Distinguishing Verbal And Non-Verbal Communication

Custom Student Mr. Teacher ENG 1001-04 29 December 2016

Distinguishing Verbal And Non-Verbal Communication

Communication is an essential part of every workplace, including a healthcare facility (Fry, 1994). This method of expressing an idea to another person influences the success of healthcare delivery and thus it is important for healthcare personnel to understand the different forms of communication (Hewitt, 1981a, 1981b). It is thus important to understand that there are two forms of communication. Verbal communication. This form of communication is what individuals generally rely on for conveying a message to another individual. This mode of expression uses words which may be spoken or written in order for another individual to receive.

The message carried out through verbal communication is easy to understand and are actually straightforward. In the field of healthcare, it is a common occurrence that medical jargon is employed between healthcare personnel and thus this form of communication is still considered verbal. On the other hand, simpler words are often used when dealing with patients in the hospital (Krmidam, 1989). These simple words are chosen to be used with patients because these are quickly understood by the patients and thus caring for them will be easier if they understand what is being explained to them (Murphy, 1982; Gordon et al.

, 2009; Haskard et al. , 2009). It is also important to know that verbal communication can also be quite complex when one individual speaks with abstract words, mostly because they chose to do so. The vocabularies may sound highly articulate yet these words can have the same meaning when used with simple words. The choice of words by an individual is also influenced by his age, educational attainment and maturity, wherein younger individuals tend to employ simple words while those more mature individuals use more difficult words when they communicate with other people.

It should be understood that instead of being confused by the words of a speaker, it is more important to understand what he is trying to convey. Non-verbal communication. This form of communication does not involve the use of words but are actually conveyed through voluntary or involuntary signals that may come from one individual and is perceived or received by another person. The most common example of non-verbal communication is body language, which pertains to the actions and movements that an individual shows while speaking or not speaking at all.

This is also considered as a form of one-way communication because certain messages are transmitted to another person through gestures, facial expressions and other physical attributes (Rask et al. , 2008). Examples of non-verbal communication include facial expressions such as smiling, smirking and glaring (Wujcik, 2004). These facial expressions can impart either a positive or negative message towards a patient and most of the time, the individual showing this non-verbal form of communication is not aware that he is doing this. The manner of dressing also imparts a message to another person.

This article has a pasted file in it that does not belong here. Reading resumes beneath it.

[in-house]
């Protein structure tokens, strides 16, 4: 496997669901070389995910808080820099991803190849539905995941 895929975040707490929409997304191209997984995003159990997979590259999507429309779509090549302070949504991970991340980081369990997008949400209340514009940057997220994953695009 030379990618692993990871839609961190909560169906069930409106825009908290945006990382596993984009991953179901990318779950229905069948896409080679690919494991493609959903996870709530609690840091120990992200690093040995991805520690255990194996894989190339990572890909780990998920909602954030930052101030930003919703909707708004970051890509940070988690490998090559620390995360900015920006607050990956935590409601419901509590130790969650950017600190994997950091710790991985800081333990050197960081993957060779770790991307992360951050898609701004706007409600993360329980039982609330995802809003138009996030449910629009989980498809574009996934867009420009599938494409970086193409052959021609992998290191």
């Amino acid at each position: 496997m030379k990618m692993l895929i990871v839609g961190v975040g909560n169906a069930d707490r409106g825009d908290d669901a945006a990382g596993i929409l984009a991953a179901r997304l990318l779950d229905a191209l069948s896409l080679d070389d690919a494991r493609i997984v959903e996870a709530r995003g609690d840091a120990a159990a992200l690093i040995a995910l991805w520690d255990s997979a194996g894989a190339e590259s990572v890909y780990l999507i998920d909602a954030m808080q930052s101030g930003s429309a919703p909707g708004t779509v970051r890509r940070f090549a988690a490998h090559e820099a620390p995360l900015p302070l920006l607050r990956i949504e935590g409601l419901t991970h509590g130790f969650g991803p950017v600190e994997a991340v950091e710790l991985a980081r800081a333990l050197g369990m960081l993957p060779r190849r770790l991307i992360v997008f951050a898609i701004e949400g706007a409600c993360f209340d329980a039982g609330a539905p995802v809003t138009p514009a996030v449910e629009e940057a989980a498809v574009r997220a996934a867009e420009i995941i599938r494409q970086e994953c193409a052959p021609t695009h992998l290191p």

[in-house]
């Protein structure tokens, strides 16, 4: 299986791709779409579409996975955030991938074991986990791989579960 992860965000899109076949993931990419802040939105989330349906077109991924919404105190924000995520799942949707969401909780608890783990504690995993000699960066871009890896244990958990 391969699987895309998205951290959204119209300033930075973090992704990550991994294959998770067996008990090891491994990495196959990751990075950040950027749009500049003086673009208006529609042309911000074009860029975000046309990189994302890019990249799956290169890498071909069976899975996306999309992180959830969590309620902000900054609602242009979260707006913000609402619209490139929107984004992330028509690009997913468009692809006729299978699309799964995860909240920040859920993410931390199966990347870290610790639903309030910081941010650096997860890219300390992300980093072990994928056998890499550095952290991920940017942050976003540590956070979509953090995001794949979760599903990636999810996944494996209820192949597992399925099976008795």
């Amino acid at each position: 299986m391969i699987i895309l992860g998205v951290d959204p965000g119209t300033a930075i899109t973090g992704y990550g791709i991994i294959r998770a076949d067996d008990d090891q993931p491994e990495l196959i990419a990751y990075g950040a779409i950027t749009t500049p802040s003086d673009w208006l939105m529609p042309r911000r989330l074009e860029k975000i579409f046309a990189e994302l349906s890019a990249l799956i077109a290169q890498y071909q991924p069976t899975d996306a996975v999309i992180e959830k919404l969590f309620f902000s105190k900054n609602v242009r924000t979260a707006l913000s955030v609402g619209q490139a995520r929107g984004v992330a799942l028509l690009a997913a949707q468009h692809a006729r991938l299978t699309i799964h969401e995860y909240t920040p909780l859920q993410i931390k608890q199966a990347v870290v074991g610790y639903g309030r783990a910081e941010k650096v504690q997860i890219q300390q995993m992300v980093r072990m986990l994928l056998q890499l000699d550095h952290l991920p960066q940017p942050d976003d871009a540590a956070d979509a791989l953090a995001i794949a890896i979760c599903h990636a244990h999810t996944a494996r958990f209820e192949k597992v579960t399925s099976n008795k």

Thus, a person wearing a suit conveys a message of honor, while a person wearing simple overall imparts a message that he is a worker. Hair also symbolizes certain messages, including how the hair is arranged and the color. A well-kept hairdo will thus convey that an individual is in control of himself, while dishevel hair may mean that the individual is under stress and possibly leads a confusing and difficult life. There are also other non-verbal messages that are imparted by jewelry. A wedding ring extends the message that an individual is married, while a person wearing a watch may mean that he is aware that time is precious.

Cosmetics can also convey a message, wherein its overt use is strongly associated with prostitutes, while simple women wear minimal cosmetics or none at all. Both verbal and non-verbal forms of communication influence an interaction between individuals (LeFebvre, 2008). It is thus important to be able to identify and to distinguish these forms, in order to fully understand an individual and ultimately result in a productive relationship.

References Fry, A. (1994). Effective communication with people with visual disabilities. Nursing Times, 90, 42-43. Gordon, C. , Ellis-Hill, C. and Ashburn, A. (2009).

The use of conversational analysis: Nurse-patient interaction in communication disability after stroke. Journal of Advanced Nursing, 65, 544-553. Haskard, K. B. , DiMatteo, M. R. , Heritage, J. (2009). Affective and instrumental communication in primary care interactions: Predicting the satisfaction of nursing staff and patients. Health Communications, 24, 21-32. Hewitt, F. S. (1981a). The nurse and the patient: Communication skills. Introduction to communication. Nursing Times, 77, 1-4. Hewitt, F. S. (1981b). The nurse and the patient. Communication skills. Non-verbal communication. Nursing Times, 77, 9-12.

Krmidam, M. O. (1989). Communication with patients. Kenya Nursing Journal, 17, 11. LeFebvre, K. B. (2008). Strengthen your verbal and nonverbal communication. ONS Connections, 23, 21. Murphy, D. C. (1982). Communication: The key to improved patient understanding. NITA, 5, 370-372. Rask, M. , Brunt, D. and Fridlund, B. (2008). Validation of the verbal and social interaction questionnaire: Nurses’ focus in the nurse-patient relationship in forensic nursing care. Journal of Psychiatric and Mental Health Nursing, 15, 710-716. Wujcik, D. (2004). Do our nonverbal messages inhibit patient care? ONS News, 19, 2.


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